Wednesday, March 9, 2011

Primate and Human evolutionary divergence may lead to long-term pairbonding in humans

A new article in Nature describes the genetic impact between primates and humans during the course of evolution. Researchers discovered humans lost DNA for "penal spines" allowing us to have larger brains and to have sex longer. The article suggests the significance of having sex longer leads to pair-bonding and eventually monogamy. Without which, human relationships would be very different than they today.
"Sex would be a very different proposition for humans if — like some animals including chimpanzees, macaques and mice — men had penises studded with small, hard spines. Now researchers at Stanford University in California have found a molecular mechanism for how the human penis could have evolved to be so distinctly spine-free. They have pinpointed it as the loss of a particular chunk of non-coding DNA that influences the expression of the androgen receptor gene involved in hormone signalling.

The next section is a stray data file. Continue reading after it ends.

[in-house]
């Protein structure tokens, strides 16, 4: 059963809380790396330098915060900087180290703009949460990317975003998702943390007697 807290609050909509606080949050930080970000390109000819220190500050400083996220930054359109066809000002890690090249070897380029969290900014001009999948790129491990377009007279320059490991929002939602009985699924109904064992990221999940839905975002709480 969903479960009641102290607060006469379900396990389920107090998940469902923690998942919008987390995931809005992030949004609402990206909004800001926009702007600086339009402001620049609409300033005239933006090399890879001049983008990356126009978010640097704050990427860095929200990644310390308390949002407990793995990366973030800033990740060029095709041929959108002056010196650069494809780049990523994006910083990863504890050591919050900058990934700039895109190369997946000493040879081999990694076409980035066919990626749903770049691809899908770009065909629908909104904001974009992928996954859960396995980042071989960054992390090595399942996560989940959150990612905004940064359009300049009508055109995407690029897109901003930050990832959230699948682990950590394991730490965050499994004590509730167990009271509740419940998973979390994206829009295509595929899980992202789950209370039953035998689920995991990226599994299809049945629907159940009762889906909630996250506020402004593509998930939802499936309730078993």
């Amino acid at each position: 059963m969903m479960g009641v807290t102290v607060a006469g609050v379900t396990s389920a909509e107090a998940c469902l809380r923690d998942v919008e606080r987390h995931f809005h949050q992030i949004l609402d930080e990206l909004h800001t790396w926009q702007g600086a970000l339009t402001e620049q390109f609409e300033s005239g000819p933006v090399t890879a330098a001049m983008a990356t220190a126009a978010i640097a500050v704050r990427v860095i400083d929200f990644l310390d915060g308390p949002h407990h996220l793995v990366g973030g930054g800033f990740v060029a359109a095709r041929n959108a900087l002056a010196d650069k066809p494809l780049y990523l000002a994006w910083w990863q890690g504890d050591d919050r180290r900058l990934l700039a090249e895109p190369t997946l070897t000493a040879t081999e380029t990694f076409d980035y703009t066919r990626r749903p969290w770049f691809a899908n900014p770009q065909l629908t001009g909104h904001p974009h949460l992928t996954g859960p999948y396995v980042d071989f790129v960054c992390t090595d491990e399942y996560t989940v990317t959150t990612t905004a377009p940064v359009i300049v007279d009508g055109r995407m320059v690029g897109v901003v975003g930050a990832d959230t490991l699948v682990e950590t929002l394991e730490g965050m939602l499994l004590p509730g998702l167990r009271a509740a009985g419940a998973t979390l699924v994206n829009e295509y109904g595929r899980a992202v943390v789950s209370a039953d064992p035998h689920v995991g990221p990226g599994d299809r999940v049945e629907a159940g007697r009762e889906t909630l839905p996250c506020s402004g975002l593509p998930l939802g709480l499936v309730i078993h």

...Other molecular biologists praised the work for its clever approach and said it would open up new avenues of inquiry, particularly for those working on the evolution of the human brain."

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